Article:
Creed vs Manual

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EastTN | Forum Activity | Replied: Sun, Jun 21 2020 10:11 AM

DAL, I think you could do some good if you helped people think through the real issues. Churches of Christ have used a number of teaching tools over the years that have served a "catechetical" function, including theological terms like "Trinity," short slogans and longer formulations like the "five finger exercise."  Other traditions use similar tools, including creeds, confessions, catechisms and other summaries and statements of faith. (And as MJ points out, scripture includes a number of short doctrinal formulations may have been used in a similar way.) 

Of course, you can use these tools in at least a couple of different ways.  You can use them as teaching tools, or you can use them as a test of who's "in" and who's "out."  My guess is that many, many church of Christ preachers may not be fully aware of the extent to which creeds are used as teaching tools in other traditions, and not just as formal tests of orthodoxy.

As I've said, historically the primary issue within the Restoration Movement wasn't whether you could use a short summary of Christian beliefs as a teaching tool, but whether you could require formal adherence to a written creed as a prerequisite to fellowship.  Or, in church of Christ jargon, whether you could "bind the conscience" of another believer based on anything other than Scripture itself (sort of a sola scriptura on steroids). Over time that led to a strong aversion to creating anything called a "creed," "confession of faith" or "catechism." And with the church of Christ branch of the Movement, there's no formal governing body above the individual congregation, so it isn't clear how a common credal statement would be formally adopted anyway.  (Though as you've noted, individual congregations are putting things on their websites that could easily be used as not just a teaching or evangelistic tool, but as a litmus test for membership. I think it would be useful if you could help congregations think through exactly what they are - or aren't - doing there.)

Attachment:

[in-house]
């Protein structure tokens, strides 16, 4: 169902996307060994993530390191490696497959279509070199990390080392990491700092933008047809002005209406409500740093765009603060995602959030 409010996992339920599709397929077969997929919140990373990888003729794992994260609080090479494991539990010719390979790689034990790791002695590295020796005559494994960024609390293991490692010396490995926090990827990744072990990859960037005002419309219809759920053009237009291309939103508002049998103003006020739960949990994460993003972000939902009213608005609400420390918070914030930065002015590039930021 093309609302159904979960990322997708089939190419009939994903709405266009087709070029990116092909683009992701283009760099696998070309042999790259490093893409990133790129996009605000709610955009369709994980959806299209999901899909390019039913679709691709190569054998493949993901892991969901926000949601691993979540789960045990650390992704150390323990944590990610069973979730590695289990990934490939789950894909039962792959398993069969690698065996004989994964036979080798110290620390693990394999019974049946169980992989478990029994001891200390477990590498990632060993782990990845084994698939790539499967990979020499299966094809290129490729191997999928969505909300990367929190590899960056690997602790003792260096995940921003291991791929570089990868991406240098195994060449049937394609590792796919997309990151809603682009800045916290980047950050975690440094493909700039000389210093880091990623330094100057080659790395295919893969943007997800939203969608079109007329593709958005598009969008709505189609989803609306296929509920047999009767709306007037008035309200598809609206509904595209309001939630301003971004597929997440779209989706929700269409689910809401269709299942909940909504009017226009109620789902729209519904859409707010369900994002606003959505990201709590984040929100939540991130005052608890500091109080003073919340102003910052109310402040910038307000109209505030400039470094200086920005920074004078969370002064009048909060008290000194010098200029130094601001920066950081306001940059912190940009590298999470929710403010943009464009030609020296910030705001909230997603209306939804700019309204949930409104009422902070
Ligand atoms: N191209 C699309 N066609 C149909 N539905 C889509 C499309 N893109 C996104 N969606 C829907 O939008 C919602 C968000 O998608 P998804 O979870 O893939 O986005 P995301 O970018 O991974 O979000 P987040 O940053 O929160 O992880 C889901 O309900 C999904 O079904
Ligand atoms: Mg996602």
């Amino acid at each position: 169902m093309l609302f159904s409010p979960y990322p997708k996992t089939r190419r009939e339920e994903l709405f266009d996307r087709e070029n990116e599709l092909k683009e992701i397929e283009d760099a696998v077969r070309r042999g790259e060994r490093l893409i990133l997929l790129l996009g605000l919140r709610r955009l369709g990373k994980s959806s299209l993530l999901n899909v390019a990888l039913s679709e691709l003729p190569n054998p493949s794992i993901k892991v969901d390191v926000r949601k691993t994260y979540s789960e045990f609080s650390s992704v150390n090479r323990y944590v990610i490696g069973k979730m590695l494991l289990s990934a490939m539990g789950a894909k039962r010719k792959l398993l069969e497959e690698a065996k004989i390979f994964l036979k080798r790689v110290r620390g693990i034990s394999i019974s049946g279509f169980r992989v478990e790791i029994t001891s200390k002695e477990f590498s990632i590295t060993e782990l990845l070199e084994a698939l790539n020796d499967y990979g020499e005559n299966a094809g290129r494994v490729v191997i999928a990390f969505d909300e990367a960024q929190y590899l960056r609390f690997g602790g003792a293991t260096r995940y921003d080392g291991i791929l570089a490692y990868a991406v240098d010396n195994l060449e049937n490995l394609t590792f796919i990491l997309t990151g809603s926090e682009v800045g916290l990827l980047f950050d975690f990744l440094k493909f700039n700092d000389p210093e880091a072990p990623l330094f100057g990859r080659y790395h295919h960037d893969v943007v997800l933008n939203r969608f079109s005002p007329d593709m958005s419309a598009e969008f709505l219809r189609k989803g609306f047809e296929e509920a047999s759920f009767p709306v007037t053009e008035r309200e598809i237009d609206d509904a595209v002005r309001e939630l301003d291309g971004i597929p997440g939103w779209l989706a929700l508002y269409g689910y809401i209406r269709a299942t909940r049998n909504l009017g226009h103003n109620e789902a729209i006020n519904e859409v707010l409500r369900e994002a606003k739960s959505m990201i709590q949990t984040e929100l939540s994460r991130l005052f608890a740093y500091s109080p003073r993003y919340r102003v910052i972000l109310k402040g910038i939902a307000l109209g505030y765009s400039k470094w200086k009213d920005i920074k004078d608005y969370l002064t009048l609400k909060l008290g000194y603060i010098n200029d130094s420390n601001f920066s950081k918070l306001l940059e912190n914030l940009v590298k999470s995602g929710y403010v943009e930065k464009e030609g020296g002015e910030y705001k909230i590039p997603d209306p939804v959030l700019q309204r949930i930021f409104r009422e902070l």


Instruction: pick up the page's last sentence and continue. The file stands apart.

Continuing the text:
As an aside, as I understand it the "be silent where the Bible is silent" came from a slightly different concern. Barton Stone in particular felt quite strongly that the theology of the time had become unduly speculative and was, for instance, positing things about the nature of the Trinity that he believed went beyond what we can actually know from Scripture. He felt that such speculation wasn't useful, and that the theological wrangling it engendered created unnecessary division. For Stone, the two issues were related because he believed the Westminster Confession of Faith contained some material that was unduly speculative, and shouldn't be used to "bind the conscience" of believers. (As I recall, at one point in his career he was asked to affirm the Westminster Confession, and did so with the addition of "insofar as it accords with Scripture.")

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